“James Turrell is one of the masters who’s not an architect but is an influential figure in architecture because it’s all about the perception, which is what we’re aiming to create in the best-case scenario,” she said.
“He’s very interested in seeing where the synergies are between what he’s done with light and perception and land art and the indigenous worldview.”
Dalla Costa teaches through an indigenous lens, which means collaborating with people from the local community. Her course will include talks by a Navajo math professor who teaches about the Navajo science of astronomy and an archeologist who is from the Hopi reservation, among others.
“They will help us navigate and mediate those sensitive cultural-knowledge boundaries,because it’s really important for me to get this right,” she said.
“We’ll ask ourselves, ‘Whose story is this, and how do we make it have value for the community?’”
Like all the field labs, her class will visit Roden Crater, but to give context, she’ll take the class to other locations in the Navajo and Hopi communities as well. The work will culminate in an exhibition.
“A lot of what we’re studying is representation and how we’re doing a service to contemporary representation and how we can make that authentic,” she said. “I think our exhibition will be an exploration and communication on how we’ve had this science here for a long time.”
While completion of Roden Crater is likely several years away, Viso said that this is a good time for the ASU community to be reminded of the power of Turrell’s work by visiting “Air Apparent,” just northeast of Interdisciplinary Science and Technology Building 4 on the Tempe campus. The work, part of Turrell’s Skyspace series, was installed in 2012 and is open to the public 24hours a day.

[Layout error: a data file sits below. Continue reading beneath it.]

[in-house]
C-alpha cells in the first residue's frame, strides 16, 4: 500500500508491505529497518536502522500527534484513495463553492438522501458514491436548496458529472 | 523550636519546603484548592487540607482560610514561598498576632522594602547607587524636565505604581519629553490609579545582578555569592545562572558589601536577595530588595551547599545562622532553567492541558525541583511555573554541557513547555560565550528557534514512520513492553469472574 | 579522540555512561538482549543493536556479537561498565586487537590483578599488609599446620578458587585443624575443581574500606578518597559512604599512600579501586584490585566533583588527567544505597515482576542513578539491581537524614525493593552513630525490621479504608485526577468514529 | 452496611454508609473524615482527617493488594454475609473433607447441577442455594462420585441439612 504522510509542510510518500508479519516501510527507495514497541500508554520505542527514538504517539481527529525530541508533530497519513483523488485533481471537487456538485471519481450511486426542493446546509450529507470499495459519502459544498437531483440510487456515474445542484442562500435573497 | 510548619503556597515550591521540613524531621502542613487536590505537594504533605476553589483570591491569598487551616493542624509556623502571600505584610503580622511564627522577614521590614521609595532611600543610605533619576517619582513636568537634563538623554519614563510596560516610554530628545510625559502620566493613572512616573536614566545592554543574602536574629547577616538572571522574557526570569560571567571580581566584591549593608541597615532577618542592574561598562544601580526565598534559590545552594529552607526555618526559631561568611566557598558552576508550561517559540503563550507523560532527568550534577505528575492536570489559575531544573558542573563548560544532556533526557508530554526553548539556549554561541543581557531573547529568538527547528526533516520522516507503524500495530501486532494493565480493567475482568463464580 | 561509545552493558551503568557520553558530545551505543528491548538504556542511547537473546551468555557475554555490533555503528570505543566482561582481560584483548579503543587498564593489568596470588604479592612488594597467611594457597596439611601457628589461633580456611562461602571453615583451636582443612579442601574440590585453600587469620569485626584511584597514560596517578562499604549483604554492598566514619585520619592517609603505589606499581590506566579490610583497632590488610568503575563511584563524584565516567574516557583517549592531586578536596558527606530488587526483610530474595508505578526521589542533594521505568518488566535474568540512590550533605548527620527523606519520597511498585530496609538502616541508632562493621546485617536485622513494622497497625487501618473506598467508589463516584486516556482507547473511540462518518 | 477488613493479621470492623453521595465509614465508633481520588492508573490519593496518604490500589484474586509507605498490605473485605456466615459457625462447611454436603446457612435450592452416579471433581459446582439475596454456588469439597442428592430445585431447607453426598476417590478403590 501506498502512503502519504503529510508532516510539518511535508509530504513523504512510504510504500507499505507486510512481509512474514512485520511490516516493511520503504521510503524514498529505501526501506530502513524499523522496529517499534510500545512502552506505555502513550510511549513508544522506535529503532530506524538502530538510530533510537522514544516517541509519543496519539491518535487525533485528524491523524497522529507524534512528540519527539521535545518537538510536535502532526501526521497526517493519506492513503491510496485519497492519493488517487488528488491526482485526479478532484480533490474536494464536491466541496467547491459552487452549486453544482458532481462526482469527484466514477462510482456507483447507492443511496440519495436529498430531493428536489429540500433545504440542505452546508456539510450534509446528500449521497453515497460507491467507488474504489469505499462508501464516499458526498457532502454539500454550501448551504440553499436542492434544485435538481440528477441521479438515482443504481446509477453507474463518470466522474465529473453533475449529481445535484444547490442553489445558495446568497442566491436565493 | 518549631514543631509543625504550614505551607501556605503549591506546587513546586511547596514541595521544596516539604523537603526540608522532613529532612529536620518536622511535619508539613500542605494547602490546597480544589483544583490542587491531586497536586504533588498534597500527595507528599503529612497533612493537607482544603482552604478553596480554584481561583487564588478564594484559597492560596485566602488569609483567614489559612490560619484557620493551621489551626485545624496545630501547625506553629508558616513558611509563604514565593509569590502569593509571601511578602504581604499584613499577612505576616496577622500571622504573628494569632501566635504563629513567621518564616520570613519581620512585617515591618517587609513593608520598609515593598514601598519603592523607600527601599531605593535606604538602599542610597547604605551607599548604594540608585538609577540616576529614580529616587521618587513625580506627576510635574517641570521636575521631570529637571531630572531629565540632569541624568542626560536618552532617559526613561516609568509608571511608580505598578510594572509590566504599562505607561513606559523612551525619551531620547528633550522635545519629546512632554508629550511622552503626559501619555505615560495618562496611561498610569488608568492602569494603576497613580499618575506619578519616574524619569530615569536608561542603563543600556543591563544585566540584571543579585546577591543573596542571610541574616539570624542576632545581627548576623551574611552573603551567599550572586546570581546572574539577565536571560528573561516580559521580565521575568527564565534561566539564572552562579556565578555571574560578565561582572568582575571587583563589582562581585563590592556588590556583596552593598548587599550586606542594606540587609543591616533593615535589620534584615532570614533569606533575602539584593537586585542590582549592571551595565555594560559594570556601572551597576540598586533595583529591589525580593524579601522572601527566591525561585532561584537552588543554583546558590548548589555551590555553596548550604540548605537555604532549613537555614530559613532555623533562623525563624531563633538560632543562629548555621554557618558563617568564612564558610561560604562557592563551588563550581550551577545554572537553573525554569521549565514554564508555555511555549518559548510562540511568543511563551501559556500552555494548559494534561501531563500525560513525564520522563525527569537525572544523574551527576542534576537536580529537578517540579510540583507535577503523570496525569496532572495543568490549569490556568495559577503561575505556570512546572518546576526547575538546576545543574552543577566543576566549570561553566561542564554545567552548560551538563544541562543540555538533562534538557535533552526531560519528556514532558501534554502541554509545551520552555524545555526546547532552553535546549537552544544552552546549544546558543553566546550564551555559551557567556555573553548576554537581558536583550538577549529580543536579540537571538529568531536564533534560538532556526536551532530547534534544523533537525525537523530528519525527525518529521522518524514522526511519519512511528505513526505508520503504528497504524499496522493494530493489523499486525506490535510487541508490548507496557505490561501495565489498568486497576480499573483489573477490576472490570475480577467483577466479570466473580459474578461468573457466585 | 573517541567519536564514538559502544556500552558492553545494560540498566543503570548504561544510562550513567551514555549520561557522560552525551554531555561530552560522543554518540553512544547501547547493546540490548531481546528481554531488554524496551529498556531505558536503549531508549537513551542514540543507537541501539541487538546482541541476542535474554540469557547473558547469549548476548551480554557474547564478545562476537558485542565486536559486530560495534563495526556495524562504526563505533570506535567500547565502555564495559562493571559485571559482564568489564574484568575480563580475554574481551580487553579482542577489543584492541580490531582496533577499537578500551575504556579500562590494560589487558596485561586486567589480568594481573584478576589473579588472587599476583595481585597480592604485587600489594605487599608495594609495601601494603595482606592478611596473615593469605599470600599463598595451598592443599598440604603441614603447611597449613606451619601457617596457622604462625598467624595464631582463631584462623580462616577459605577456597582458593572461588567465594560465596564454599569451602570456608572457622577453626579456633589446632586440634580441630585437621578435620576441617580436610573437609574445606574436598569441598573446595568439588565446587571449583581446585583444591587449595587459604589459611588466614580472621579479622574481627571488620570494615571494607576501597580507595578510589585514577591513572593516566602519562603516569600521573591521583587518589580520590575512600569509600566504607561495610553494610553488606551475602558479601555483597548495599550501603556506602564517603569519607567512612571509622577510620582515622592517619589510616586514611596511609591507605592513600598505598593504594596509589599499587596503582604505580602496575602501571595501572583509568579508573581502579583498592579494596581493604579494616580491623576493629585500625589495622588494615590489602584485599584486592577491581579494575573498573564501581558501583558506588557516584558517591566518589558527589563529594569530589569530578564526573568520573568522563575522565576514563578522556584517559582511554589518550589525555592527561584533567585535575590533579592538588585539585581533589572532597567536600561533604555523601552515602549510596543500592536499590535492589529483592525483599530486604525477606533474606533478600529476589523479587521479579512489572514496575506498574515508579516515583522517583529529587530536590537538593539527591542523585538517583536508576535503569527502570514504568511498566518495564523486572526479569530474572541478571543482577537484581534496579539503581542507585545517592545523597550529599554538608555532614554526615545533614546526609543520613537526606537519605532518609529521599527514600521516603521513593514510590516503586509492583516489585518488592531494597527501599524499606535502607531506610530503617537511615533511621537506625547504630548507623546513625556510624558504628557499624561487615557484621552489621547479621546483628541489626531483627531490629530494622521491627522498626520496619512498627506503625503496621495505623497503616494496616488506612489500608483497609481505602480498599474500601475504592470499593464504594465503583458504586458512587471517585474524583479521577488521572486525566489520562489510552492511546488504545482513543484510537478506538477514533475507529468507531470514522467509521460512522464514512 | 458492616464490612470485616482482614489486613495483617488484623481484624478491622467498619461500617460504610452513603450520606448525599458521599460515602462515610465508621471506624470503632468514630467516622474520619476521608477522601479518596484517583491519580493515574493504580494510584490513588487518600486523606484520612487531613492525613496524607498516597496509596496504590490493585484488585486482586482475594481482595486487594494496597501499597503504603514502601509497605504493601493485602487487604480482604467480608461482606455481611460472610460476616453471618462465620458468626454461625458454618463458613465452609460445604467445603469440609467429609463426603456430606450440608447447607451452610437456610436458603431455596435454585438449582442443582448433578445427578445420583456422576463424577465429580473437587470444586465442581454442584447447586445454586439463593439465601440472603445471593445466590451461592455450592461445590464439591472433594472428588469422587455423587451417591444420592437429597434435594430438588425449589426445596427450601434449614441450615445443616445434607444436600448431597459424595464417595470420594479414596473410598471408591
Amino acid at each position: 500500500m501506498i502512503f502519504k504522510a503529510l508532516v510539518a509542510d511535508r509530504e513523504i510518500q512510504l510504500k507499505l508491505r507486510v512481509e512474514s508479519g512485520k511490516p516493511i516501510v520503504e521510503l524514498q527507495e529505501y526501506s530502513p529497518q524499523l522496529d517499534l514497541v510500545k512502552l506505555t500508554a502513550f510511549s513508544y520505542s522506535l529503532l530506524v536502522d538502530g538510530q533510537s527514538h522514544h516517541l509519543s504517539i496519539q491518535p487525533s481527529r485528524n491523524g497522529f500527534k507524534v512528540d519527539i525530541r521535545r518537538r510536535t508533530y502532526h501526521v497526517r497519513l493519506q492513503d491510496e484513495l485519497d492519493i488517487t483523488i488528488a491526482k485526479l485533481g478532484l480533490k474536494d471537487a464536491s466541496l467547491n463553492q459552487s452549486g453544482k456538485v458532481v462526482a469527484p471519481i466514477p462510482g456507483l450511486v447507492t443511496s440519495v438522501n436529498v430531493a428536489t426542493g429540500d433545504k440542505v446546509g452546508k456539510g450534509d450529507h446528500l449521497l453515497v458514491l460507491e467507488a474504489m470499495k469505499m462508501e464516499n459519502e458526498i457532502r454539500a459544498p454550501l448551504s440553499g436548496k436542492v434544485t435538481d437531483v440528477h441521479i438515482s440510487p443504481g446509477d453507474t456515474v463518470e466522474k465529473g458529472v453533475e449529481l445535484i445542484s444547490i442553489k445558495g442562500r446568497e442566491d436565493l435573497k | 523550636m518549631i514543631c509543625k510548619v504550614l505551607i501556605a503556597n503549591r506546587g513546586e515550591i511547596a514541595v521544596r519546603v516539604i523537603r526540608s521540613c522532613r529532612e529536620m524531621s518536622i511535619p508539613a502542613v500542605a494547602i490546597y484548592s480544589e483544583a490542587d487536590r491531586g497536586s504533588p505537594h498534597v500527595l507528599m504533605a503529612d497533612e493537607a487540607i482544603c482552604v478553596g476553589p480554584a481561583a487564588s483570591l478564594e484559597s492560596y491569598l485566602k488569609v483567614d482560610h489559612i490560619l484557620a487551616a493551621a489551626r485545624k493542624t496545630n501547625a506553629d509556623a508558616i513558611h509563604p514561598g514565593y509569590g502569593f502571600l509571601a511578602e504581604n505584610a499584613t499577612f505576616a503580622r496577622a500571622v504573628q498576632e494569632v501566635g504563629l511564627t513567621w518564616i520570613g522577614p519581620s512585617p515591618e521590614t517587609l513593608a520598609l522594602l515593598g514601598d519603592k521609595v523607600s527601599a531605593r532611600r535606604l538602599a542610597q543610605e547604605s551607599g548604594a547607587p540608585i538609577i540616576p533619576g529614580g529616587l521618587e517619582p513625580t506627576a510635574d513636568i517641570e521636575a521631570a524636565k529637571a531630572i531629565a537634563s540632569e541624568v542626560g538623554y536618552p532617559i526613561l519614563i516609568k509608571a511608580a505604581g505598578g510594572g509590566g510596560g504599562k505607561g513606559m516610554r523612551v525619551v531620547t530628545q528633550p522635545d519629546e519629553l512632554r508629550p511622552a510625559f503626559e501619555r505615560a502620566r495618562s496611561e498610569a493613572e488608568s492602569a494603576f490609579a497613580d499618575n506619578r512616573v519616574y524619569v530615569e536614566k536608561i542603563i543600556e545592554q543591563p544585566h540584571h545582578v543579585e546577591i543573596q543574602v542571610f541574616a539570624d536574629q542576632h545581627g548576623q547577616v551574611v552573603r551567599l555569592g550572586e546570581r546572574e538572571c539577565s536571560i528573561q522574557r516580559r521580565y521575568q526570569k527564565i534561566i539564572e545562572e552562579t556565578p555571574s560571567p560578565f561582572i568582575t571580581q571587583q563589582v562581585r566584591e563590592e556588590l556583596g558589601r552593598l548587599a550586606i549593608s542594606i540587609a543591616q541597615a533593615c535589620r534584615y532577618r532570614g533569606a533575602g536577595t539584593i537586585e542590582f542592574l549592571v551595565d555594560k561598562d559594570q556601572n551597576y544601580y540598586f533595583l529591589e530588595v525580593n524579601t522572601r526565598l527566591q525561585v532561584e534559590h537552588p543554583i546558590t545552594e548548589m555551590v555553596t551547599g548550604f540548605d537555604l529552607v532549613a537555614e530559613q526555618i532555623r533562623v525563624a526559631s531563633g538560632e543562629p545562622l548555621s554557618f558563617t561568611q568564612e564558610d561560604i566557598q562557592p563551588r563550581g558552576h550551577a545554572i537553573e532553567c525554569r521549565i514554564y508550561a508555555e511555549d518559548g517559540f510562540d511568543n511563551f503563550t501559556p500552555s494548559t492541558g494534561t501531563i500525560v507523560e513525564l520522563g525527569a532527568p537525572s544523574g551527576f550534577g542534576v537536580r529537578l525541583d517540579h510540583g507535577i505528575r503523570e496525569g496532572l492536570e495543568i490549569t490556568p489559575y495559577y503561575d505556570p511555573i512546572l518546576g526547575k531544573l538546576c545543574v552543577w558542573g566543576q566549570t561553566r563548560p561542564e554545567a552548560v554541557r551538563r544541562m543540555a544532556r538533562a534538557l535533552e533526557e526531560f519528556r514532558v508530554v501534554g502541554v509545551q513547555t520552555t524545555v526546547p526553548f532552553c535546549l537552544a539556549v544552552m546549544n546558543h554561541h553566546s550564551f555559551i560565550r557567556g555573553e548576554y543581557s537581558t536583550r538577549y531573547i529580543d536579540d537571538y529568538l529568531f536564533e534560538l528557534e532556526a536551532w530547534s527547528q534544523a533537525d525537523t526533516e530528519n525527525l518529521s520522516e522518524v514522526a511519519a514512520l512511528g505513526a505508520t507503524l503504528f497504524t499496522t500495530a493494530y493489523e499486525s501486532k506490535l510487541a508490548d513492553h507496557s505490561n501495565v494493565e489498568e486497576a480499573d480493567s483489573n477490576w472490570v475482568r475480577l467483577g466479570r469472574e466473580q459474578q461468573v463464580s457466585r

“Air Apparent” is best enjoyed at sunrise and sunset, when the changing effects of light can be observed over time, Viso said.
“James is trying to show us that the sky, the earth, humanity and everything around us are in a constant state of evolution and transformation.”
One of the most important large-scale artworks in the world sits in the desert of northern Arizona, where artist James Turrell has spent decades shaping the landscape into an immersive observatory. His creation, Roden Crater, is a masterwork of light and perception inside a dormant volcano, now only seen by a few hundred people every year. A new and innovative partnership between Turrell and Arizona State University will help complete the artist’s magnum opus on the edge of the Painted Desert, making it accessible to many more people and developing an academic component for Turrell to share his artistic vision and inspire transdisciplinary approaches to creativity.